As we looked up in silence to those distant lights, we were reminded that it was a rare imagination which first taught that the stars are worlds, and had conferred a great benefit on mankind.
(Henry David Thoreau (1817-1862), U.S. philosopher, author, naturalist. A Week on the Concord and Merrimack Rivers (1849), in The Writings of Henry David Thoreau, vol. 1, p. 417, Houghton Mifflin (1906).)
Son, brother, father, lover, friend. There is room in the heart for all the affections, as there is room in heaven for all the stars.
(Victor Hugo (1802-1885), French poet, novelist, playwright, essayist. Trans. by Lorenzo O'Rourke. "Thoughts," Postscriptum de ma vie, in Victor Hugo's Intellectual Autobiography, Funk and Wagnalls (1907).)
The roaring of the wind is my wife and the stars through the window pane are my children. The mighty abstract idea I have of beauty in all things stifles the more divided and minute domestic happiness.
(John Keats (1795-1821), British poet. letter, Oct. 14-31, 1818, to his brother and sister-in-law. Letters of John Keats, no. 94, ed. Frederick Page (1954).
George and Georgiana Keats, married in June of that year and recently settled in the United States, had urged the poet to think of starting a family.)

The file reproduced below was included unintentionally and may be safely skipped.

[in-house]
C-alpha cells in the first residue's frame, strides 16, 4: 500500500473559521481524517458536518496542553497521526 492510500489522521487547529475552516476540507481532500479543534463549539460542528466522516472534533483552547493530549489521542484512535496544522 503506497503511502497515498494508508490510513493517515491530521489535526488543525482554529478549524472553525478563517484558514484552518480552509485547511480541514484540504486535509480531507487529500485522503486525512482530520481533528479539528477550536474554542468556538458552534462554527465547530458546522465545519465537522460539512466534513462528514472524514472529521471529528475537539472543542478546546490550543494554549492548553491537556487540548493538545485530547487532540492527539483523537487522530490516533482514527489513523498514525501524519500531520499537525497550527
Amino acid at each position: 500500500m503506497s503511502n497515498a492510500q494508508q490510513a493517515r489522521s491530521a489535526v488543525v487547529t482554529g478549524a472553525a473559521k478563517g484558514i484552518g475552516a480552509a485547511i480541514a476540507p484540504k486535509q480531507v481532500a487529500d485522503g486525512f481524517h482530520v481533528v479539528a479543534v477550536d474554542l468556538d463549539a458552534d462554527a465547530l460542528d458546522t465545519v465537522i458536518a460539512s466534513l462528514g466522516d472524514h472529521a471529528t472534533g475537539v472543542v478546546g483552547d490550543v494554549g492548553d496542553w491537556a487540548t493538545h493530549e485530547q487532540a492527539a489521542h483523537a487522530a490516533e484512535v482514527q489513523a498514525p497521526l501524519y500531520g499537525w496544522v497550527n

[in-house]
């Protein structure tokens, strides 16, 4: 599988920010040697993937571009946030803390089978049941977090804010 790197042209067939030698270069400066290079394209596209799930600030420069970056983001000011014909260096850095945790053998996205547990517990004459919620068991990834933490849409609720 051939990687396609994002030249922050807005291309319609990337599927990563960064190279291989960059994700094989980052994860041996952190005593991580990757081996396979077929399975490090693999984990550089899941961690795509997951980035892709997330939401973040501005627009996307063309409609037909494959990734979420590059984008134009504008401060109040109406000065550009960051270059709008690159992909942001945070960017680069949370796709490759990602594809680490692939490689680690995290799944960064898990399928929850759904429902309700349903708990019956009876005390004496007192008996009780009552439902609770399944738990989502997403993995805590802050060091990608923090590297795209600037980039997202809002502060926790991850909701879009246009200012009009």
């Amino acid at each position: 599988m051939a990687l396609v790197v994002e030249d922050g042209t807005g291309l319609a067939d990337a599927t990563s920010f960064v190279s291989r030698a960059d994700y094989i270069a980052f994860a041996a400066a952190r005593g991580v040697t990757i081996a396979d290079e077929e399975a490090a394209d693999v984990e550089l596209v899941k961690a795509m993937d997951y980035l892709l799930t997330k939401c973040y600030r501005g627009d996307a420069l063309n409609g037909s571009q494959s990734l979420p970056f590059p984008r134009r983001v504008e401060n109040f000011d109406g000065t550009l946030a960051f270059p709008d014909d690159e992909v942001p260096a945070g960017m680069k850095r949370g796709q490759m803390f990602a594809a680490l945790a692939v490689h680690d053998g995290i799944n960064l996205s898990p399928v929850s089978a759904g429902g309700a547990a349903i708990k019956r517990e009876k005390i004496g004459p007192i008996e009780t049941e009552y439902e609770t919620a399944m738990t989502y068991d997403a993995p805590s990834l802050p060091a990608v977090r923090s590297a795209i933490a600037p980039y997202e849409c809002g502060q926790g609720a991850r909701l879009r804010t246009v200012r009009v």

And New York is the most beautiful city in the world? It is not far from it. No urban night is like the night there.... Squares after squares of flame, set up and cut into the aether. Here is our poetry, for we have pulled down the stars to our will.
(Ezra Pound (1885-1972), U.S. poet, critic. "Patria Mia," New Age (London, Sept. 18, 1912).)
The shows of the day, the dewy morning, the rainbow, mountains, orchards in blossom, stars, moonlight, shadows in still water, and the like, if too eagerly hunted, become shows merely, and mock us with their unreality.
(Ralph Waldo Emerson (1803-1882), U.S. essayist, poet, philosopher. Nature, ch. 3 (1836, revised and repr. 1849).
Here Emerson articulates his vision of knowing as form of receptivity, rather than a grasping activity. Instead of saying "I've got it" when we understand something, Emerson would have us say "It has got me.")
I have heard the voice of a hound, just before daylight, while the stars were shining, from over the woods and river, far in the horizon, when it sounded as sweet and melodious as an instrument.
(Henry David Thoreau (1817-1862), U.S. philosopher, author, naturalist. A Week on the Concord and Merrimack Rivers (1849), in The Writings of Henry David Thoreau, vol. 1, p. 40, Houghton Mifflin (1906).)